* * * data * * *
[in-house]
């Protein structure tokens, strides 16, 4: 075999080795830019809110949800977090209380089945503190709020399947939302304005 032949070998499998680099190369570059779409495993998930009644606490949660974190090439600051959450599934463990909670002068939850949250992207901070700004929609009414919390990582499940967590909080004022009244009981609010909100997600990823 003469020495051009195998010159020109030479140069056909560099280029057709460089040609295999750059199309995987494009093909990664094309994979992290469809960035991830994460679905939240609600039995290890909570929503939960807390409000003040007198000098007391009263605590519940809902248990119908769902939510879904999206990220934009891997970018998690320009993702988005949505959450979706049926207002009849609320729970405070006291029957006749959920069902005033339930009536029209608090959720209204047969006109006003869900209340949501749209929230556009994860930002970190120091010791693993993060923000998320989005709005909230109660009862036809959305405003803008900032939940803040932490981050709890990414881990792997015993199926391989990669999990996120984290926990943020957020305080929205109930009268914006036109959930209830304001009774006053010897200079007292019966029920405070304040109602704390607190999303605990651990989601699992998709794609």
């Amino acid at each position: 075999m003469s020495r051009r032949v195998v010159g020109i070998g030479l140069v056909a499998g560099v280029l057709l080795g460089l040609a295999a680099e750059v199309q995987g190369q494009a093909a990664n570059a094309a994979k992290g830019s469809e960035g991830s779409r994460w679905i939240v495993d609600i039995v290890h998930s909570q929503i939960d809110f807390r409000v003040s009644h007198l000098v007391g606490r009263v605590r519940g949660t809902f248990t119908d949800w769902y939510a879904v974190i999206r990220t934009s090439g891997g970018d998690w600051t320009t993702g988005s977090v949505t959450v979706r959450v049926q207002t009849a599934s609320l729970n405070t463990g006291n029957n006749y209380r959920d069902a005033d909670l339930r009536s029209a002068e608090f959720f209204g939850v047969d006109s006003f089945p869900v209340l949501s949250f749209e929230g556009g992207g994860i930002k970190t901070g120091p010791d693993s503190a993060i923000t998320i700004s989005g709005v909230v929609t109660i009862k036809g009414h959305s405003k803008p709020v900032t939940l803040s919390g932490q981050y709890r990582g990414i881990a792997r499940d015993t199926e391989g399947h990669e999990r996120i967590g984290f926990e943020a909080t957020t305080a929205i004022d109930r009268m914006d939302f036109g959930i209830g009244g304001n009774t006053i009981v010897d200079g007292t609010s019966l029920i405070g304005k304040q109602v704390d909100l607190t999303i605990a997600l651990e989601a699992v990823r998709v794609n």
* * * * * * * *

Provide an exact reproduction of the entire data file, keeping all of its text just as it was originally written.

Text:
[in-house]
């Protein structure tokens, strides 16, 4: 075999080795830019809110949800977090209380089945503190709020399947939302304005 032949070998499998680099190369570059779409495993998930009644606490949660974190090439600051959450599934463990909670002068939850949250992207901070700004929609009414919390990582499940967590909080004022009244009981609010909100997600990823 003469020495051009195998010159020109030479140069056909560099280029057709460089040609295999750059199309995987494009093909990664094309994979992290469809960035991830994460679905939240609600039995290890909570929503939960807390409000003040007198000098007391009263605590519940809902248990119908769902939510879904999206990220934009891997970018998690320009993702988005949505959450979706049926207002009849609320729970405070006291029957006749959920069902005033339930009536029209608090959720209204047969006109006003869900209340949501749209929230556009994860930002970190120091010791693993993060923000998320989005709005909230109660009862036809959305405003803008900032939940803040932490981050709890990414881990792997015993199926391989990669999990996120984290926990943020957020305080929205109930009268914006036109959930209830304001009774006053010897200079007292019966029920405070304040109602704390607190999303605990651990989601699992998709794609």
């Amino acid at each position: 075999m003469s020495r051009r032949v195998v010159g020109i070998g030479l140069v056909a499998g560099v280029l057709l080795g460089l040609a295999a680099e750059v199309q995987g190369q494009a093909a990664n570059a094309a994979k992290g830019s469809e960035g991830s779409r994460w679905i939240v495993d609600i039995v290890h998930s909570q929503i939960d809110f807390r409000v003040s009644h007198l000098v007391g606490r009263v605590r519940g949660t809902f248990t119908d949800w769902y939510a879904v974190i999206r990220t934009s090439g891997g970018d998690w600051t320009t993702g988005s977090v949505t959450v979706r959450v049926q207002t009849a599934s609320l729970n405070t463990g006291n029957n006749y209380r959920d069902a005033d909670l339930r009536s029209a002068e608090f959720f209204g939850v047969d006109s006003f089945p869900v209340l949501s949250f749209e929230g556009g992207g994860i930002k970190t901070g120091p010791d693993s503190a993060i923000t998320i700004s989005g709005v909230v929609t109660i009862k036809g009414h959305s405003k803008p709020v900032t939940l803040s919390g932490q981050y709890r990582g990414i881990a792997r499940d015993t199926e391989g399947h990669e999990r996120i967590g984290f926990e943020a909080t957020t305080a929205i004022d109930r009268m914006d939302f036109g959930i209830g009244g304001n009774t006053i009981v010897d200079g007292t609010s019966l029920i405070g304005k304040q109602v704390d909100l607190t999303i605990a997600l651990e989601a699992v990823r998709v794609n």